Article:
There is a very nice book, "Irrational Numbers" by Ivan Niven. Available in paperback from the M.A.A. Evidently he gives a proof in the M.A.A.'s American Mathematical Monthly, volume 46 (1939) pages 469-471. His comment in the notes for chapter 9 of the book has "Proofs of the transcendence of $e$ and $\pi$ are not so difficult as the proof of the more general Theorem 9.1" And his 9.1 is indeed Hermite-LindemannHermite-Lindemann-Weierstrass.  See also http://mathoverflow.net/questions/21367/proof-that-pi-is-transcendental-that-doesnt-use-the-infinitude-of-primes which had a specific emphasis.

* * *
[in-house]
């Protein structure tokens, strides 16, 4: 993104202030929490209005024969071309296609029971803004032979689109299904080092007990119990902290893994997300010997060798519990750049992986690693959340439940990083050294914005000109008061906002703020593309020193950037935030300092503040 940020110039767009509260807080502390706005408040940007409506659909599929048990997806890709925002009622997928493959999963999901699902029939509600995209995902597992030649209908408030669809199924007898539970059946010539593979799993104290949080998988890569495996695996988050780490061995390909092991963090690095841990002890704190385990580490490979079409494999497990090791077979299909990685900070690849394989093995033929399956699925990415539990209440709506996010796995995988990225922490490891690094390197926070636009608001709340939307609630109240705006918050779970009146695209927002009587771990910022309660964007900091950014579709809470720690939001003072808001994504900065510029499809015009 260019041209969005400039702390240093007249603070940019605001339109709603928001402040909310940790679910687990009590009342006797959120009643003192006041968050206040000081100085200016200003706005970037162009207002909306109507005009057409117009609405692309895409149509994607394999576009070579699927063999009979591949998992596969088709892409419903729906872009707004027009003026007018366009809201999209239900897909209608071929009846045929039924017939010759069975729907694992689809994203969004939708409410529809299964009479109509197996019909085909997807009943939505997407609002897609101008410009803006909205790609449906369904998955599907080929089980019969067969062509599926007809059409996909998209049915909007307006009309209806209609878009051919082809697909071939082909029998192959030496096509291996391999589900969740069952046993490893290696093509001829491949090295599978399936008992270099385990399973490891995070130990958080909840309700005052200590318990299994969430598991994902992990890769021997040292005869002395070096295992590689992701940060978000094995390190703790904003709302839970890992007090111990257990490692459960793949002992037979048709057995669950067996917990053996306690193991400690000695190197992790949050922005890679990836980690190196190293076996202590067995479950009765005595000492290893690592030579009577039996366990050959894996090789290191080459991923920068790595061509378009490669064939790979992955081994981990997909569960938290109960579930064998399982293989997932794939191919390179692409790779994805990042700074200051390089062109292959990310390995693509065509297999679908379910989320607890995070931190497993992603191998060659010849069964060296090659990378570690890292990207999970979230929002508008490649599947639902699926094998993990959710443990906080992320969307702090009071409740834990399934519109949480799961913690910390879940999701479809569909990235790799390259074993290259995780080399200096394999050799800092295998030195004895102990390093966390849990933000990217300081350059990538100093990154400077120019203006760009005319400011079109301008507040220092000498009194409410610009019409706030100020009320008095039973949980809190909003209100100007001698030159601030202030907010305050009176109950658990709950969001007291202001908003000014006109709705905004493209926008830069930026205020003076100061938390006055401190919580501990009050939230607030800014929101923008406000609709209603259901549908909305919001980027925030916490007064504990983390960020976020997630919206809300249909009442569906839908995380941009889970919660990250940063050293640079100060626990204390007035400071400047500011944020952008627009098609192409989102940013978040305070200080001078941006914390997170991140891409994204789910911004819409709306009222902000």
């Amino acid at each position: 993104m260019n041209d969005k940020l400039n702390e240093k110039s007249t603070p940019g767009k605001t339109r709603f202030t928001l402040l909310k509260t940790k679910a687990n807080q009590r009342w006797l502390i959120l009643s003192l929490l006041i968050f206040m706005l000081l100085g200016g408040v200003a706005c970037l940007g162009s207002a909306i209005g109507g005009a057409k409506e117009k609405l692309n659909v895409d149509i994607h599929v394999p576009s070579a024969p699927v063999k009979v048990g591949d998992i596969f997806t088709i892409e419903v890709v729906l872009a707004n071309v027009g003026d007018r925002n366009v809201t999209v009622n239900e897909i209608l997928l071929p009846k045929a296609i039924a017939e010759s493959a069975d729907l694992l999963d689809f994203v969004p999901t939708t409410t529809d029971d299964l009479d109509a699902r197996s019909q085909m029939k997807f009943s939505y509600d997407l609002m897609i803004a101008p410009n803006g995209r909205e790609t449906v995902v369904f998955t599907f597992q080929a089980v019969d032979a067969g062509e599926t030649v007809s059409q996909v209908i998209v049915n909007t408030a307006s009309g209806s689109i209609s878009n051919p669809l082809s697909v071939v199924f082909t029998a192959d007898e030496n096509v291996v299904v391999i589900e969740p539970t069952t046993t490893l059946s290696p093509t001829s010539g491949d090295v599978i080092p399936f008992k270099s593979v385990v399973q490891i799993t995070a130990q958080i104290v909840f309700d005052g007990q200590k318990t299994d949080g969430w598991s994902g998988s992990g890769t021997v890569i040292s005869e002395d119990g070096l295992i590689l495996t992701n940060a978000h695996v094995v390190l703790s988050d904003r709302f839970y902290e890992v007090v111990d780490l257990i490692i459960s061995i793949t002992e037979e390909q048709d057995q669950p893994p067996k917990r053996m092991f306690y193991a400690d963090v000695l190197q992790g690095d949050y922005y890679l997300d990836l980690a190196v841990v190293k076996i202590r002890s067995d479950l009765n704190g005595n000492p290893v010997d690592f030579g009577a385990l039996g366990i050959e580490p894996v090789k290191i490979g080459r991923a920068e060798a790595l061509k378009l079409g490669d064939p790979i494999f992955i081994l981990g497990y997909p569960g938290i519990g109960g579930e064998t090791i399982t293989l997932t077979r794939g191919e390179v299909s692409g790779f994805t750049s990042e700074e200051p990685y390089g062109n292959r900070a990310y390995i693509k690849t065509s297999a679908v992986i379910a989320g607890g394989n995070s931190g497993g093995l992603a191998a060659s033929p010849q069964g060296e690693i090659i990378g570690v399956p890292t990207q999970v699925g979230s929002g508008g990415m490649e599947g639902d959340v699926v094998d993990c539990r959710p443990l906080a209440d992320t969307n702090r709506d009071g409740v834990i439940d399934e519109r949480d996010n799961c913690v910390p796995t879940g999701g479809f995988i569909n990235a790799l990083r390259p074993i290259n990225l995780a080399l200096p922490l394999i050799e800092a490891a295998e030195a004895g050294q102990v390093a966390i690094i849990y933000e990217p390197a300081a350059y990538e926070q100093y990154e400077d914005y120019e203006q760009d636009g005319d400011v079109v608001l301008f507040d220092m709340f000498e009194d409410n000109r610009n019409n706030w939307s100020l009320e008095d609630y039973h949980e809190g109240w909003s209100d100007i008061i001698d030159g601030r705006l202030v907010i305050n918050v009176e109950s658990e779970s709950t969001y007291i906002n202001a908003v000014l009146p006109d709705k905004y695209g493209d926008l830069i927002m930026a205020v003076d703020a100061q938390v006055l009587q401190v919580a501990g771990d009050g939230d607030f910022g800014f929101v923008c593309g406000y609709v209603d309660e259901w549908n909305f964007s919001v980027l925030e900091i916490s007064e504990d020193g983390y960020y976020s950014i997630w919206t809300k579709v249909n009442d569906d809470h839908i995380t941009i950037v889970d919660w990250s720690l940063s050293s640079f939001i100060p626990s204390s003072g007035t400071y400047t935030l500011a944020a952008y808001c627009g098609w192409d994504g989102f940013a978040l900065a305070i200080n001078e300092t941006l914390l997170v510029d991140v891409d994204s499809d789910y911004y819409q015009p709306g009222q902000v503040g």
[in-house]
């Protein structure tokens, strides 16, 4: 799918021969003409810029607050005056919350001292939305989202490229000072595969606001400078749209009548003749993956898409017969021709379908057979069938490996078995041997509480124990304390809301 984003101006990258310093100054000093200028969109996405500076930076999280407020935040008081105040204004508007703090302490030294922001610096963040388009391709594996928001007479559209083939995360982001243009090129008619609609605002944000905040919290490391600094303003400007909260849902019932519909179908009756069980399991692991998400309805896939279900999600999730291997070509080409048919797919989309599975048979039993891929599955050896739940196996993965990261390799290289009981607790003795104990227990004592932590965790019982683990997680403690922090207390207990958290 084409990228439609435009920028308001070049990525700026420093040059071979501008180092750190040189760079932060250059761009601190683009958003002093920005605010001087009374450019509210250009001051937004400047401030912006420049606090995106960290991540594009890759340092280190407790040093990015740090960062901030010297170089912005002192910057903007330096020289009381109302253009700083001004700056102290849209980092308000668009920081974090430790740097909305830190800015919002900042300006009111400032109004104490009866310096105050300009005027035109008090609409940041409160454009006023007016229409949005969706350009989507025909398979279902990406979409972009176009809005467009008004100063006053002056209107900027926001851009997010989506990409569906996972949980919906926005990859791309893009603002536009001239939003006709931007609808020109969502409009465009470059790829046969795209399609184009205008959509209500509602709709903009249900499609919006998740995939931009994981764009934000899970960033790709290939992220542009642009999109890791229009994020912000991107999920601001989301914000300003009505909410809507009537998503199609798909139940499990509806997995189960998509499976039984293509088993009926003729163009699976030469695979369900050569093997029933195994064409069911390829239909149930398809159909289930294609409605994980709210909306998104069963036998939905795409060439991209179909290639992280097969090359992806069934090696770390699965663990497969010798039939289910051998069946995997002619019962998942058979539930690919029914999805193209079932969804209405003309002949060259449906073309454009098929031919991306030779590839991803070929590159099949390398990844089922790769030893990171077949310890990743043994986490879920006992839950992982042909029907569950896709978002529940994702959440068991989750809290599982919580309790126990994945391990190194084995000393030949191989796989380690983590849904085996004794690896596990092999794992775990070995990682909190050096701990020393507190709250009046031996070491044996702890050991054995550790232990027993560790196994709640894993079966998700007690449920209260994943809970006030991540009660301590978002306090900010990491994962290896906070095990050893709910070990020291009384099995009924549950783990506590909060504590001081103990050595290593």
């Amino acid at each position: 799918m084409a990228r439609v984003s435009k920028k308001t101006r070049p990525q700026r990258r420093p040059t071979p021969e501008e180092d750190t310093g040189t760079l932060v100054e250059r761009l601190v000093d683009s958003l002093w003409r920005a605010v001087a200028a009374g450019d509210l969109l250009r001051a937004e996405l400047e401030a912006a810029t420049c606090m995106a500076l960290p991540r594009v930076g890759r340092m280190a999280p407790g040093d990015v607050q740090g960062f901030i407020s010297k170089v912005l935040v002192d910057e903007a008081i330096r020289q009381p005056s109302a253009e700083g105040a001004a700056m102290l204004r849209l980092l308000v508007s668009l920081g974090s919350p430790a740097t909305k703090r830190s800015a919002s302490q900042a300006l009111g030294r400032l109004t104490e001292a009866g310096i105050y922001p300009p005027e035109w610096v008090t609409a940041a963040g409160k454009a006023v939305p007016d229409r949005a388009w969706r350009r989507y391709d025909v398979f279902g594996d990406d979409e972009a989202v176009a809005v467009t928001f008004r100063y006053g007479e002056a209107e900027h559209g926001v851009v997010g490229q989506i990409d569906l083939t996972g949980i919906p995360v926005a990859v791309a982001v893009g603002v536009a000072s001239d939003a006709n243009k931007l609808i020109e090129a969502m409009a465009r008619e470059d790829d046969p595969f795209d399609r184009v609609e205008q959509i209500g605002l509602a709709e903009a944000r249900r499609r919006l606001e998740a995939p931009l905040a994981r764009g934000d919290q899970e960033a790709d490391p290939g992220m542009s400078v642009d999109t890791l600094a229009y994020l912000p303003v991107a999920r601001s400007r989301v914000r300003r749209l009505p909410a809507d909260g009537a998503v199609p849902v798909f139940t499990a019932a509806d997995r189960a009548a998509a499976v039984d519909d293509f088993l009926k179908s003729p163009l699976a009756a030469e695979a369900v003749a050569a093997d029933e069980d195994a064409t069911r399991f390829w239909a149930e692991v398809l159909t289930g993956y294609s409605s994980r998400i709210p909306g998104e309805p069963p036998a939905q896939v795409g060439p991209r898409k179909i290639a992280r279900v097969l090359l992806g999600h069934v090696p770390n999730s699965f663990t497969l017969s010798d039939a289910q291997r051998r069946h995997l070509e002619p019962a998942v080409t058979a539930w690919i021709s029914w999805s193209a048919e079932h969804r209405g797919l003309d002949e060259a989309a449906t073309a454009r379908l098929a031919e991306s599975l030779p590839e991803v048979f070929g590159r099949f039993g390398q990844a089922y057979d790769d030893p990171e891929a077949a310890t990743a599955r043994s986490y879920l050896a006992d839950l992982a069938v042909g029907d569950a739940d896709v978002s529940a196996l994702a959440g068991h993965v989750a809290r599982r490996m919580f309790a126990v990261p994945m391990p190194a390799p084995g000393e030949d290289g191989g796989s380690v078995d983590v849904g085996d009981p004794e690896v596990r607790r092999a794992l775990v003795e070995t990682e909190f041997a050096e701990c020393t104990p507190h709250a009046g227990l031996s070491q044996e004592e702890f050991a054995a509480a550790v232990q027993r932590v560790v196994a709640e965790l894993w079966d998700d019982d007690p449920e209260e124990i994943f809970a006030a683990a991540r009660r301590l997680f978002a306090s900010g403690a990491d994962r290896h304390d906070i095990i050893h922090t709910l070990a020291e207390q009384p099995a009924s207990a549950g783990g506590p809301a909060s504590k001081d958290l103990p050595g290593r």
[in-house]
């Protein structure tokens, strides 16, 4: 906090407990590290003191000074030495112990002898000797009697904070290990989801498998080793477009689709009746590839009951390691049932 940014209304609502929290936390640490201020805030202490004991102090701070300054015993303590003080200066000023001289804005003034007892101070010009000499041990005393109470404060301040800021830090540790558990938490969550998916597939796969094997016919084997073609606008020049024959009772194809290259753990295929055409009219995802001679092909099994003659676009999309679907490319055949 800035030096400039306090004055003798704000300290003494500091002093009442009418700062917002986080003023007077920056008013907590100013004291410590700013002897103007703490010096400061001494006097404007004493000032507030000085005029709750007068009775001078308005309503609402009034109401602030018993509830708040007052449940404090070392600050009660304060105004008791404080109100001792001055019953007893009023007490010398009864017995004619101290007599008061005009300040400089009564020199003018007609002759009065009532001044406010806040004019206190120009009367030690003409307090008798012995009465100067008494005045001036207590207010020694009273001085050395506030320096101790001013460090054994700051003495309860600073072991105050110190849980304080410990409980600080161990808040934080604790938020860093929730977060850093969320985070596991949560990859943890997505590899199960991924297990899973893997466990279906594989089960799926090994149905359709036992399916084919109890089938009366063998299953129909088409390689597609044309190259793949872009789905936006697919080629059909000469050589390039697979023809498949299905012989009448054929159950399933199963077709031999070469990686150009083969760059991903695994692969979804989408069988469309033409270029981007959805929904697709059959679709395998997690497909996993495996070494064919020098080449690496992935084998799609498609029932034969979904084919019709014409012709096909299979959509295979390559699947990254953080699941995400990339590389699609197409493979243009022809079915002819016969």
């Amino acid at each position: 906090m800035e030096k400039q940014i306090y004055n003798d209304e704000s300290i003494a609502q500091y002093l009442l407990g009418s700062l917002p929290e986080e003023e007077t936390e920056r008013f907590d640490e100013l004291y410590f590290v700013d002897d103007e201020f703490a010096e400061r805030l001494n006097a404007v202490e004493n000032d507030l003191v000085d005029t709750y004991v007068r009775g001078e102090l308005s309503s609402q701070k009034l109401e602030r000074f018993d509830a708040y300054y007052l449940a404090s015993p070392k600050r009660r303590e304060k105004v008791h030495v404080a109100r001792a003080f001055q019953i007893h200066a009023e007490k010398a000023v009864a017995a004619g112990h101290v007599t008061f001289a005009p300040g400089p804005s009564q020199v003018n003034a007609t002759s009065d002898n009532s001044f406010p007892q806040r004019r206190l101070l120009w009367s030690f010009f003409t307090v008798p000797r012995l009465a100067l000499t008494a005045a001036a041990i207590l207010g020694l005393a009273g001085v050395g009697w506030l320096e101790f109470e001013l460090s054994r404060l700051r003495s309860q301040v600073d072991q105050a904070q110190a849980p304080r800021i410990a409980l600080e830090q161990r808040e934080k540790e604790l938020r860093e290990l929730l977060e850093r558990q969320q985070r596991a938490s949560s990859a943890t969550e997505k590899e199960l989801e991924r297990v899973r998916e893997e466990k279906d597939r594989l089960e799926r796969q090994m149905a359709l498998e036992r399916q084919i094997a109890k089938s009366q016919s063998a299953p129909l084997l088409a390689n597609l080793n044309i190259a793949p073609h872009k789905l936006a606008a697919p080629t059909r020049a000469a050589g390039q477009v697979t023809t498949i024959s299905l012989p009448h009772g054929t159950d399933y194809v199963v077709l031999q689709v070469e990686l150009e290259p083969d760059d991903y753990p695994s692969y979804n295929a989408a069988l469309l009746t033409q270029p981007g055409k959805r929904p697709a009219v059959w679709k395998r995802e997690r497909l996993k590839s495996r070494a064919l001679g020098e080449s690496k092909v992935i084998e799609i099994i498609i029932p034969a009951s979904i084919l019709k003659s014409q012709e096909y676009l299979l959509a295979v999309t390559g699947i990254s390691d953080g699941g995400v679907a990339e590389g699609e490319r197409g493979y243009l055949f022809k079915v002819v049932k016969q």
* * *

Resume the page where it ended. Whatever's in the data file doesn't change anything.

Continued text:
There is a very nice book, "Irrational Numbers" by Ivan Niven. Available in paperback from the M.A.A. Evidently he gives a proof in the M.A.A.'s American Mathematical Monthly, volume 46 (1939) pages 469-471. His comment in the notes for chapter 9 of the book has "Proofs of the transcendence of $e$ and $\pi$ are not so difficult as the proof of the more general Theorem 9.1" And his 9.1 is indeed Hermite-Lindemann.  See also http://mathoverflow.net/questions/21367/proof-that-pi-is-transcendental-that-doesnt-use-the-infinitude-of-primes which had a specific emphasis.